• Yields on U.S. Treasuries appear to have settled into a trading range supported on the upside by slowing economic growth but limited on the downside by the impact of bond issuance to finance the growing level of government debt.
  • With the current yield on the 10-year U.S. Treasury near our year-end target, we expect some progress over the remainder of the year in resolving the inverted yield curve challenge. Shorter-term rates should begin to decline as the Fed moves closer to implementing rate cuts. However, this process of moving back to a more normal, upward sloping curve may take several more quarters in a nonrecessionary economic environment.
  • Continued economic growth and the lack of any meaningful increase in default rates have allowed interest rate spreads on high-yield bonds to remain near historic lows. While it does not appear that a recession will apply much pressure on the asset class over the coming months, concerns around refinancing risk as maturing debt will need to be reissued at much higher rates suggest a more cautious approach in investing in the below-investment-grade-debt space.

Equity Markets

  • Earnings growth appears to have taken the baton from valuation multiple expansion as the primary driver of U.S. equity markets. As the rebound from the mild April pullback has still been dominated by the top mega cap companies in the S&P 500 Index, we expect greater breadth of participation across the market capitalization spectrum extending into the small- and mid-cap space where valuations are much more attractive.
  • Valuations are also relatively attractive in the European equity markets although expected earnings growth is lower compared to earnings growth in the United States. An earlier start to the monetary easing cycle should help European equities perform in line with those in the United States.
  • Japanese equities will likely need to show they can perform in a more stable currency environment, as much of the year-to-date appreciation in local market prices has been lost to U.S. investors due to depreciation of the Japanese yen. An expected pickup in domestic demand could allow for broader participation in the equity market advance beyond the large exporters.
  • Momentum has waned recently in the Chinese equity market, as investors have focused on the longer-term headwinds impacting the country’s key export and manufacturing industries. With monetary policy support expected to be uncertain, investors will likely be looking to greater government fiscal spending to revive interest in this market.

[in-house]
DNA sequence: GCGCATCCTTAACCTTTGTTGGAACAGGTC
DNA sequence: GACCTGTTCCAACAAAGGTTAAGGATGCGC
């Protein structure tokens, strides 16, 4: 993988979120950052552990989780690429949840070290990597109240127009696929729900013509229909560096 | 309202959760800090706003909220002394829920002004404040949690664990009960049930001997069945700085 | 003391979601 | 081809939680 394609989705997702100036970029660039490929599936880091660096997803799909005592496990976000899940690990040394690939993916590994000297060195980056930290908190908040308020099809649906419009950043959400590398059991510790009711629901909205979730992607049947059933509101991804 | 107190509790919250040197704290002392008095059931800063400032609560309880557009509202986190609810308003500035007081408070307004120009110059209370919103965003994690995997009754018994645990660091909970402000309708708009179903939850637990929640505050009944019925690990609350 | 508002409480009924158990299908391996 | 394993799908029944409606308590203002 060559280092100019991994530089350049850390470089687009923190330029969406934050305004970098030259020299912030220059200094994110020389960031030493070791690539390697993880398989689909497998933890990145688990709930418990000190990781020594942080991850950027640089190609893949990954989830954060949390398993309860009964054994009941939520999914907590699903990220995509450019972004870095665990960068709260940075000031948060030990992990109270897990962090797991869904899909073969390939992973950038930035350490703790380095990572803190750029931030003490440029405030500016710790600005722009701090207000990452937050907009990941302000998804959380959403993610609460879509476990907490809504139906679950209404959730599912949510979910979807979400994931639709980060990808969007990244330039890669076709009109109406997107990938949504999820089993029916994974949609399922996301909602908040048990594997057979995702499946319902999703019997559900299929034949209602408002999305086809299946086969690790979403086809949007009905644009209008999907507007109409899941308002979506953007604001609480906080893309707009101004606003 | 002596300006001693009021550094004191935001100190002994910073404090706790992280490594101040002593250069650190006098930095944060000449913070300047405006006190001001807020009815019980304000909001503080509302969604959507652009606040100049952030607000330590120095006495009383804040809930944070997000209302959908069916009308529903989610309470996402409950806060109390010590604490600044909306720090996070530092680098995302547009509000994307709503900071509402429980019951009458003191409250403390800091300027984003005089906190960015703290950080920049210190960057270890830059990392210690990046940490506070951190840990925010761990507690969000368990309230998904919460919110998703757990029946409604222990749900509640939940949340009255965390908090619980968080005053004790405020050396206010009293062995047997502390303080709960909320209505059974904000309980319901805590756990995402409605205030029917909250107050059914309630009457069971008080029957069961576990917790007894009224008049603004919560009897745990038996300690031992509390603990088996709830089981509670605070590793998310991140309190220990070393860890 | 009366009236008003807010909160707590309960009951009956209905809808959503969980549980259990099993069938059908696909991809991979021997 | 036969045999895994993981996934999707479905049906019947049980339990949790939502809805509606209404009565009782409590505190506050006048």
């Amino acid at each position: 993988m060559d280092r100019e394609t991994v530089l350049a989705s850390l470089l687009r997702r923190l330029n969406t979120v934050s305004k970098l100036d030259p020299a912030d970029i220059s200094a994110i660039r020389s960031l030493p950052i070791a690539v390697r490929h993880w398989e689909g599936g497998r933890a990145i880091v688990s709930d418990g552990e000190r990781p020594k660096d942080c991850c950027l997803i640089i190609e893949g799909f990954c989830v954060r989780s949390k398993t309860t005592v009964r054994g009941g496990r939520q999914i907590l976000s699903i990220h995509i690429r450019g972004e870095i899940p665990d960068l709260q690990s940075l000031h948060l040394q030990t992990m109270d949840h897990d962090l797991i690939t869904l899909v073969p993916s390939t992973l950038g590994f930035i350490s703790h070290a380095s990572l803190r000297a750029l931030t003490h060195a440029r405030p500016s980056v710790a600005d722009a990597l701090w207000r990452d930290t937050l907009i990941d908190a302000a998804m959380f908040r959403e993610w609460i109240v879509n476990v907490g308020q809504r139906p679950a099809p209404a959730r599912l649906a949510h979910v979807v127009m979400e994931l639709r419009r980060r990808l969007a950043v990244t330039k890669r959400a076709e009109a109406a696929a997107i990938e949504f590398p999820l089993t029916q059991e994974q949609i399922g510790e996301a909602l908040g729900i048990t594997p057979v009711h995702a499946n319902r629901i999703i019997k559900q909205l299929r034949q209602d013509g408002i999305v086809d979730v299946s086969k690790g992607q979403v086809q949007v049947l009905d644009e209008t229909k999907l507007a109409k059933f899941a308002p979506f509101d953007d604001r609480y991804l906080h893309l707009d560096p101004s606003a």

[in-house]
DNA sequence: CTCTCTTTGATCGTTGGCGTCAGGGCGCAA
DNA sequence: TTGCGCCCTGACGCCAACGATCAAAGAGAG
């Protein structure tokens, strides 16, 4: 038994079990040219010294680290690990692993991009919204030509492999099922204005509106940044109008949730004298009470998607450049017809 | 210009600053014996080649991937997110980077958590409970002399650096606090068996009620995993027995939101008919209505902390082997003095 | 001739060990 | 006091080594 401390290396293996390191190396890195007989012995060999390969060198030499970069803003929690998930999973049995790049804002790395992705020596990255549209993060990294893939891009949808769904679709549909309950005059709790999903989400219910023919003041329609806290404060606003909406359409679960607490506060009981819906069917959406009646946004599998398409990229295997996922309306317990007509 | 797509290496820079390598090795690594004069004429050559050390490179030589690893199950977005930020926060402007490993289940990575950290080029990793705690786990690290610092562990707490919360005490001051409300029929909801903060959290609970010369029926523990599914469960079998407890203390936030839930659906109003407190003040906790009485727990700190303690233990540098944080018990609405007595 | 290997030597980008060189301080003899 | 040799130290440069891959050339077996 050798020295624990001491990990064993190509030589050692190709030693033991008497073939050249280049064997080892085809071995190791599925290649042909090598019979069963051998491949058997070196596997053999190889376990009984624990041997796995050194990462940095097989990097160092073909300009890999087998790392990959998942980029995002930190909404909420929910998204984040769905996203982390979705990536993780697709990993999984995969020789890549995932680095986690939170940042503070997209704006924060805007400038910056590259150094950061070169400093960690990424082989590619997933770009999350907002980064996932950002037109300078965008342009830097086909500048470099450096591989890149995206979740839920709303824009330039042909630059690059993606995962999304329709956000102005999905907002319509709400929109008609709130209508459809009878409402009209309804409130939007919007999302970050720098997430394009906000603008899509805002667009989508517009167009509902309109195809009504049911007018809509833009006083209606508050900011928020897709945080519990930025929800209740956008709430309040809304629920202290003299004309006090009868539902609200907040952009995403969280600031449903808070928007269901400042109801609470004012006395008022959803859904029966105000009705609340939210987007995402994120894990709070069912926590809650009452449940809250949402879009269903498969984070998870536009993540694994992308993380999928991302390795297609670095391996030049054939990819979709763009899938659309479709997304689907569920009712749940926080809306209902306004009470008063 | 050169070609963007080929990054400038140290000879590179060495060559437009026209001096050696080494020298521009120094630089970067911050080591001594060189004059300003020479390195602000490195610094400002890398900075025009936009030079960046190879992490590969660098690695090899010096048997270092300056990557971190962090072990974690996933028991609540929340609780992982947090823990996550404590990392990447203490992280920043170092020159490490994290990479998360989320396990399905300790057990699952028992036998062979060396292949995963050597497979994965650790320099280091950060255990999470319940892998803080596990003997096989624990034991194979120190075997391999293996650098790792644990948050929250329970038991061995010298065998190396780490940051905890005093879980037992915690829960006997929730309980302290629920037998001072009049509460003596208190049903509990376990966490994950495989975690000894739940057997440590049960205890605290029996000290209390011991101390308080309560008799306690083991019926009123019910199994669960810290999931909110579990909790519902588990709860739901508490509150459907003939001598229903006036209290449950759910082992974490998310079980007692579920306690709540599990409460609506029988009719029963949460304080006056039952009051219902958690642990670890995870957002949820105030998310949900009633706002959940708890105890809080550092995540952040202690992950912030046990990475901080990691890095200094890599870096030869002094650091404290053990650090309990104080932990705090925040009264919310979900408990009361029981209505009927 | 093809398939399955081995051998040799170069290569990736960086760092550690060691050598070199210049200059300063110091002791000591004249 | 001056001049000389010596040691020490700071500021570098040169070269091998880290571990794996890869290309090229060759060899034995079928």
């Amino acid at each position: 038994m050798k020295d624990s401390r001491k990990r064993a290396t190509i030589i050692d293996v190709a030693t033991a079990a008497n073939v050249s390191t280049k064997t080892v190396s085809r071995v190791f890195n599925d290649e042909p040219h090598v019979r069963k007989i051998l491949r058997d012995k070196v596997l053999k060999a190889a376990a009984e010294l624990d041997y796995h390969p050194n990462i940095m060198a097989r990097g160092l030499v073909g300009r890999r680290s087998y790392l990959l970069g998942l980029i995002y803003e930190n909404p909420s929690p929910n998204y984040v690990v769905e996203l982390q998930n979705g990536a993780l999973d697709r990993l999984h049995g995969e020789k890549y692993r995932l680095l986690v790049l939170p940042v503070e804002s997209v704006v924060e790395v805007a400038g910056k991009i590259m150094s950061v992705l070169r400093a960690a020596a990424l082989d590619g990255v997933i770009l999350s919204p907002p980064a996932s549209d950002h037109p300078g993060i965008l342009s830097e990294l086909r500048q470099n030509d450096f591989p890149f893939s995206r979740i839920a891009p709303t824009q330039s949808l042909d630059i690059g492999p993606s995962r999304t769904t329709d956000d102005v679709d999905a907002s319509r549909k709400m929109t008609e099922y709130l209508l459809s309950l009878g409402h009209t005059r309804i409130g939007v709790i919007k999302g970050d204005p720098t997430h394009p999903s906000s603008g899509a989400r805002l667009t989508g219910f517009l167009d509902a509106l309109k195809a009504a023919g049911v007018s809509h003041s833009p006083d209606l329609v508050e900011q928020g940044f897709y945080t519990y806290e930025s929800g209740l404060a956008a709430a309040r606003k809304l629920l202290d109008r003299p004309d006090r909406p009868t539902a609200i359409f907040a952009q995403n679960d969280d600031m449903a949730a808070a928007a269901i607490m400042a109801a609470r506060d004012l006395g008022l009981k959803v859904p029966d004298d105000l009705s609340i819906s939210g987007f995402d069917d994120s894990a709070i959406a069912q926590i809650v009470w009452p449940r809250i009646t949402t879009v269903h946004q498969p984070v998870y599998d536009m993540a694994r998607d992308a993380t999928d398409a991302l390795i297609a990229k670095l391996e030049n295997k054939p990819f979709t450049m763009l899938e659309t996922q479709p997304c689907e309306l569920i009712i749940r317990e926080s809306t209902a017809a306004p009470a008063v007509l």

Commodities & Currencies

  • A general balance between supply and demand has kept oil prices rather contained over the past few months after the spike higher in the early part of the year. Non-OPEC production and some violation of assigned quotas among OPEC nations have kept supply ample in a global economic environment in which demand has been stable. Difficult-to-anticipate geopolitical risks to supply appear to be the only factor that could cause appreciation above current levels.
  • Speculation around limited supply has led to a spike higher in many industrial metals over the last few months. We expect supply to soon react to these higher price levels, which should lead to notably reduced bullishness in the space.
  • The recent move higher in gold prices is likely in anticipation of a broad easing of monetary policies around the globe. To the extent the Fed delays the timing and magnitude of rate decreases, gold may be vulnerable to a near-term pullback or correction from these rather lofty levels.
  • After notable appreciation over the first four months of the year, the U.S. dollar is likely to settle into a trading range over the summer months in anticipation of the first Fed easing move. With other central banks having already begun to ease and U.S. economic growth and interest rates relatively higher compared to most other countries, downside risk to the greenback appears limited.

What This Means for Investors

  • Global economic growth, driven by the United States, should remain comfortably positive through the end of the year. With supply having caught up to demand in the goods space, services inflation will need to come down to prevent monetary policy from being too restrictive to economic growth. With U.S. equities near record highs, we’ll be looking for a broadening of participation to confirm the health of this bull market.